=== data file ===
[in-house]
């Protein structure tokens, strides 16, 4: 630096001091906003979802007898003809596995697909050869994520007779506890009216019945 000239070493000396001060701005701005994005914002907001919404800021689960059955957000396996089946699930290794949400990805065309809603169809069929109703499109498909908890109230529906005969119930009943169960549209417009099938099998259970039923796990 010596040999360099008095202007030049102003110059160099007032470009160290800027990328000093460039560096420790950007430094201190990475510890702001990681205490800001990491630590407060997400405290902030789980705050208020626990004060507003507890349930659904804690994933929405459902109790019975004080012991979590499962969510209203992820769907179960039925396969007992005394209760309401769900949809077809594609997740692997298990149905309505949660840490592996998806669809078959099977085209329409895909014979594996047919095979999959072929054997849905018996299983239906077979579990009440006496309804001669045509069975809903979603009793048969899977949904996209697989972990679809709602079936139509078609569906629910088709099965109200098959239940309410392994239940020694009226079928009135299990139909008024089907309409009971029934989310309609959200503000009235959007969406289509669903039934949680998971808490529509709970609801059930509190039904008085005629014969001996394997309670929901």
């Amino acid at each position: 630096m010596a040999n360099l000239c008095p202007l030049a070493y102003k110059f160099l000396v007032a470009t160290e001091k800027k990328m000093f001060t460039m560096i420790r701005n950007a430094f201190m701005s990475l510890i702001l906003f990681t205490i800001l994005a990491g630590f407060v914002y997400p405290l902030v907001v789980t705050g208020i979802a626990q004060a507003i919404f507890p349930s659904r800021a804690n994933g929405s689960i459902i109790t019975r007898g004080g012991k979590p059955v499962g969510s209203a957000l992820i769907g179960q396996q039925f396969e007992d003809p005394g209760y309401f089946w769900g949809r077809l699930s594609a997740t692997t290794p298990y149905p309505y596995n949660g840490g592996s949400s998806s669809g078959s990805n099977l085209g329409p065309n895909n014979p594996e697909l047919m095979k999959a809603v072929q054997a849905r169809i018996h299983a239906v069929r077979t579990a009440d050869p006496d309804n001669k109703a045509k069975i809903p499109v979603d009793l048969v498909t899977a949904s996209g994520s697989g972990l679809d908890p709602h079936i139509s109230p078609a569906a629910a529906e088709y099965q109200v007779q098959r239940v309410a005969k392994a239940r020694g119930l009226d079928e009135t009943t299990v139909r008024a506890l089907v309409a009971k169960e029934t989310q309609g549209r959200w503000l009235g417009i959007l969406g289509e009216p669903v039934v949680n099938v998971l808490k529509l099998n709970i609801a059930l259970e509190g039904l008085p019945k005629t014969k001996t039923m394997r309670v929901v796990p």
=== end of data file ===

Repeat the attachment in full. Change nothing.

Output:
[in-house]
């Protein structure tokens, strides 16, 4: 630096001091906003979802007898003809596995697909050869994520007779506890009216019945 000239070493000396001060701005701005994005914002907001919404800021689960059955957000396996089946699930290794949400990805065309809603169809069929109703499109498909908890109230529906005969119930009943169960549209417009099938099998259970039923796990 010596040999360099008095202007030049102003110059160099007032470009160290800027990328000093460039560096420790950007430094201190990475510890702001990681205490800001990491630590407060997400405290902030789980705050208020626990004060507003507890349930659904804690994933929405459902109790019975004080012991979590499962969510209203992820769907179960039925396969007992005394209760309401769900949809077809594609997740692997298990149905309505949660840490592996998806669809078959099977085209329409895909014979594996047919095979999959072929054997849905018996299983239906077979579990009440006496309804001669045509069975809903979603009793048969899977949904996209697989972990679809709602079936139509078609569906629910088709099965109200098959239940309410392994239940020694009226079928009135299990139909008024089907309409009971029934989310309609959200503000009235959007969406289509669903039934949680998971808490529509709970609801059930509190039904008085005629014969001996394997309670929901």
């Amino acid at each position: 630096m010596a040999n360099l000239c008095p202007l030049a070493y102003k110059f160099l000396v007032a470009t160290e001091k800027k990328m000093f001060t460039m560096i420790r701005n950007a430094f201190m701005s990475l510890i702001l906003f990681t205490i800001l994005a990491g630590f407060v914002y997400p405290l902030v907001v789980t705050g208020i979802a626990q004060a507003i919404f507890p349930s659904r800021a804690n994933g929405s689960i459902i109790t019975r007898g004080g012991k979590p059955v499962g969510s209203a957000l992820i769907g179960q396996q039925f396969e007992d003809p005394g209760y309401f089946w769900g949809r077809l699930s594609a997740t692997t290794p298990y149905p309505y596995n949660g840490g592996s949400s998806s669809g078959s990805n099977l085209g329409p065309n895909n014979p594996e697909l047919m095979k999959a809603v072929q054997a849905r169809i018996h299983a239906v069929r077979t579990a009440d050869p006496d309804n001669k109703a045509k069975i809903p499109v979603d009793l048969v498909t899977a949904s996209g994520s697989g972990l679809d908890p709602h079936i139509s109230p078609a569906a629910a529906e088709y099965q109200v007779q098959r239940v309410a005969k392994a239940r020694g119930l009226d079928e009135t009943t299990v139909r008024a506890l089907v309409a009971k169960e029934t989310q309609g549209r959200w503000l009235g417009i959007l969406g289509e009216p669903v039934v949680n099938v998971l808490k529509l099998n709970i609801a059930l259970e509190g039904l008085p019945k005629t014969k001996t039923m394997r309670v929901v796990p």